Labor Shortage: Higher Salaries for New Hires?

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In the context of a labor shortage, experts indicate that many companies must increase their salary offer to attract external candidates.

In the context of a labor shortage, experts indicate that many companies must increase their salary offer to attract external candidates. But in some cases, this practice can lead to a significant difference in salaries between new employees and current employees of equal experience.

In the offices of the energy company Peak Power in Toronto, the employees are all at their posts, working.

Further on, part of the office remains deserted, without workstations. work: this is where new employees will settle, once the company finds them.

This is the section of the Peak Power office that is currently empty, awaiting new hires.

We are looking to fill 15 positions within the company, says Leigh Billinghurst, the director of people and corporate culture.

Peak Power is therefore expanding. In all, the company currently has 67 employees, including executives.

Leigh Billinghurst is Peak Power's Director of People and Corporate Culture.

But filling these positions is not always easy.

“We have to be competitive, but we can't afford to offer salaries that don't match those of our employees.

— Leigh Billinghurst, Director of People and Corporate Culture, Peak Power

It's very competitive. It is difficult to find candidates, especially at the final offer stage. Some have several offers at the same time and can therefore choose at the last minute, explains Ms. Billinghurst.

One ​​way to attract recruits, according to her, is to increase the wage offer. However, Peak Power cannot afford to offer exorbitant salaries, in order to maintain a certain equity between its current employees and new ones.

Retaining our current employees is just as important as recruiting new workers, she notes.

Other companies can, however, find themselves in difficult situations if they decide to raise their salary offers too much during the hiring process, according to experts.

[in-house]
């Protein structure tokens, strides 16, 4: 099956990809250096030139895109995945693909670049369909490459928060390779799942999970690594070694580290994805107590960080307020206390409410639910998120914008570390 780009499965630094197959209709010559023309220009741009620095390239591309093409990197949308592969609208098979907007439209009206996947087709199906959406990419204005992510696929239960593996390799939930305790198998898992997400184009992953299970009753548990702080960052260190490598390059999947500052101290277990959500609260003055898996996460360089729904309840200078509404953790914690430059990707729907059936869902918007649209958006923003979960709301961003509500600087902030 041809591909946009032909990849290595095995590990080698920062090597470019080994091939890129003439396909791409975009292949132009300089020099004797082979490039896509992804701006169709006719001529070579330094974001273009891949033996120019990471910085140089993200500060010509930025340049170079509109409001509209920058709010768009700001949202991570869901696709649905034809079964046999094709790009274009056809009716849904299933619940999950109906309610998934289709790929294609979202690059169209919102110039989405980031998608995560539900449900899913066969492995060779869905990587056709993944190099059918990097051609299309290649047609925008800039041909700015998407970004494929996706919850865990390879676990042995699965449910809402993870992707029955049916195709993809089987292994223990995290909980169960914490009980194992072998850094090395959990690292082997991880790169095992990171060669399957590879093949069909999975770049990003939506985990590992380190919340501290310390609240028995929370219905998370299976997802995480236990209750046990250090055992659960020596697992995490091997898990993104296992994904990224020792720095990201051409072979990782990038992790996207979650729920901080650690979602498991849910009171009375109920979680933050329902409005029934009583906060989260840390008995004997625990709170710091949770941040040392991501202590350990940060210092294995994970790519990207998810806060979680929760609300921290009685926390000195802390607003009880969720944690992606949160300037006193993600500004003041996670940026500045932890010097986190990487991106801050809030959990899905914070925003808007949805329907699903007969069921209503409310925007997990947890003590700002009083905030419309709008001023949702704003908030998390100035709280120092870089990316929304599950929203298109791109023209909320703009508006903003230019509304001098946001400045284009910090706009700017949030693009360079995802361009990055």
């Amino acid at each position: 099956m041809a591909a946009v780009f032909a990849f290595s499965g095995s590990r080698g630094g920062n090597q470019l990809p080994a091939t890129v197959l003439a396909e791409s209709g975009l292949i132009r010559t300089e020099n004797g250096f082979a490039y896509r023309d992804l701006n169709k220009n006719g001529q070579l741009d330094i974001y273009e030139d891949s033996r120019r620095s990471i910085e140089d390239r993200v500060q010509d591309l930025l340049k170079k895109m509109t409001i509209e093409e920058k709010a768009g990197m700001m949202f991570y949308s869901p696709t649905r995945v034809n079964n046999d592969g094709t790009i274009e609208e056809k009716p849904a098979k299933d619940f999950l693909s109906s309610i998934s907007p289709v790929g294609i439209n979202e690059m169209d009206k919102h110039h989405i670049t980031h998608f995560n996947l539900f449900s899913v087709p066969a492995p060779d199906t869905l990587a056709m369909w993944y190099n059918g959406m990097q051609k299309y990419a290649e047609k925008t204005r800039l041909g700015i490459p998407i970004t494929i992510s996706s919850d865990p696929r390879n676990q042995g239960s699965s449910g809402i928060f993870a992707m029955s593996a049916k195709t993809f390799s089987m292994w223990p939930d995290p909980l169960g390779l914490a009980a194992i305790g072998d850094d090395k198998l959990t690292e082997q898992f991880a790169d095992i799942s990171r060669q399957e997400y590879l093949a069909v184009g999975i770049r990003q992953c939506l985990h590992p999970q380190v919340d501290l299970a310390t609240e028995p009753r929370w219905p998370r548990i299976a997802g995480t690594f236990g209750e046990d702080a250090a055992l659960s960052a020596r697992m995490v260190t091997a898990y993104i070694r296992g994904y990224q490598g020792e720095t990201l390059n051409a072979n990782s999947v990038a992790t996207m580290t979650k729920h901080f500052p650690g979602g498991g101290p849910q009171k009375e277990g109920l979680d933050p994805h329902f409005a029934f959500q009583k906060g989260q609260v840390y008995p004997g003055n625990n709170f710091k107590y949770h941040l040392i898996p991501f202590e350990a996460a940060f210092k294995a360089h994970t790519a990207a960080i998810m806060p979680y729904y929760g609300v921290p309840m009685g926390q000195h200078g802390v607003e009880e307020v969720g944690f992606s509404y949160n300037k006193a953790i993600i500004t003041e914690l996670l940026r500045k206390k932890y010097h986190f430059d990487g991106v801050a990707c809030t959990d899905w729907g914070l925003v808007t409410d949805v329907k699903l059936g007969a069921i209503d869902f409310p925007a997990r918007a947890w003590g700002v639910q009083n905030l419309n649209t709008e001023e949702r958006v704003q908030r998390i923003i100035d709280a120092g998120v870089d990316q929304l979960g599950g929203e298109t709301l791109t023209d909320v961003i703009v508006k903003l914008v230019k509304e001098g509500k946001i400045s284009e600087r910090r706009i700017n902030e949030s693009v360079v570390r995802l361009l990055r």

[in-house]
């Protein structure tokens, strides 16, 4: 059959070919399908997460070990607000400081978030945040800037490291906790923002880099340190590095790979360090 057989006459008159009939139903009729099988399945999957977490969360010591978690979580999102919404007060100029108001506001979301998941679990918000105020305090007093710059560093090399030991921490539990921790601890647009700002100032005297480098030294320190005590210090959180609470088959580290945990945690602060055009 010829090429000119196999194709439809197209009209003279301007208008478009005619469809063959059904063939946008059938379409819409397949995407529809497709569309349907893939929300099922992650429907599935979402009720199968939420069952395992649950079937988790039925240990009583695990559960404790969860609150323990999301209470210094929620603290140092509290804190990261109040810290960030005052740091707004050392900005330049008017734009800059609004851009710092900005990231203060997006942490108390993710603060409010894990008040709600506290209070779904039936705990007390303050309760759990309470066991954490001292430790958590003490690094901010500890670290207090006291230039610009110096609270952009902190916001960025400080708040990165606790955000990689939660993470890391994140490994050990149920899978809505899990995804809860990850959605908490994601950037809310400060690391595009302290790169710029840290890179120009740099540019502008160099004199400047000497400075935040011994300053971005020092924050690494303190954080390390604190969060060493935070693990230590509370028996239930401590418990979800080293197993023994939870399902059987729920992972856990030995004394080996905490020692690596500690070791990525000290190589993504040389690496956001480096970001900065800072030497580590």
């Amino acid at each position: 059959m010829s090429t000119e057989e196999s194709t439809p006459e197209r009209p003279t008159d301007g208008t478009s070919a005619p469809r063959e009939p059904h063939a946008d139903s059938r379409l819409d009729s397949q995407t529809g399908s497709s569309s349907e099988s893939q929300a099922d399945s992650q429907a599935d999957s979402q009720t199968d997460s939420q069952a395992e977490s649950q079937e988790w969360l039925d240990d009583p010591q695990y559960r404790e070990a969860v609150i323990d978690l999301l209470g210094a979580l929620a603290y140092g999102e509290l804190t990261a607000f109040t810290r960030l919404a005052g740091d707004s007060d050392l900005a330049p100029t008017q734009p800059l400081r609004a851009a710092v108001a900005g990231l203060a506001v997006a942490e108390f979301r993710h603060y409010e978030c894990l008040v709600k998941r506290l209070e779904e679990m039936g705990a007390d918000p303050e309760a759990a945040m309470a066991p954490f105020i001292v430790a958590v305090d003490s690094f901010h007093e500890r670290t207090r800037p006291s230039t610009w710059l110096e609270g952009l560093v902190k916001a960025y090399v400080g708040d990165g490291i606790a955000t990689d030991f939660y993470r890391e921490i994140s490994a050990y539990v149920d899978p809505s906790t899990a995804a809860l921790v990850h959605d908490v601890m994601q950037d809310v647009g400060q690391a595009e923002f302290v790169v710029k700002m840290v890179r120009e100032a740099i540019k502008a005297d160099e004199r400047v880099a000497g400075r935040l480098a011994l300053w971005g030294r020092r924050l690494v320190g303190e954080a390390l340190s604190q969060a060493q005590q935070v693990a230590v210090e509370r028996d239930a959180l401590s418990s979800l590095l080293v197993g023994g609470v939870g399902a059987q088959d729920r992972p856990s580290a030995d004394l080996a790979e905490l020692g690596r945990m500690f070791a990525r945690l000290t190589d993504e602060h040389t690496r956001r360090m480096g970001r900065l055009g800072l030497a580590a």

The salary becomes a very important element. While it's not the only one, salary can be the deciding factor in whether or not someone changes jobs, says Compensation Practice Leader Anna Potvin.

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Anna Potvin is the compensation practice leader at Normandin Beaudry.

Ms. for the Canadian human resources firm Normandin Beaudry.

In September 2022, this company released data that shows average projected salary increase budgets in Canada are higher than historical trends.*

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The Canadian companies surveyed therefore intend to allocate a larger sum to the salaries of their employees, for general salary increases and salary increases linked to the performance or performance of individuals.

The reason for this trend, according to the report, are difficult labor market conditions, such as staff shortages and low unemployment. He also cites the repercussions of the current economic environment, especially with regard to inflation and a possible recession.

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According to Anna Potvin, this data indicates that increasing salary offers to new hires is also creating pressure on internal salaries.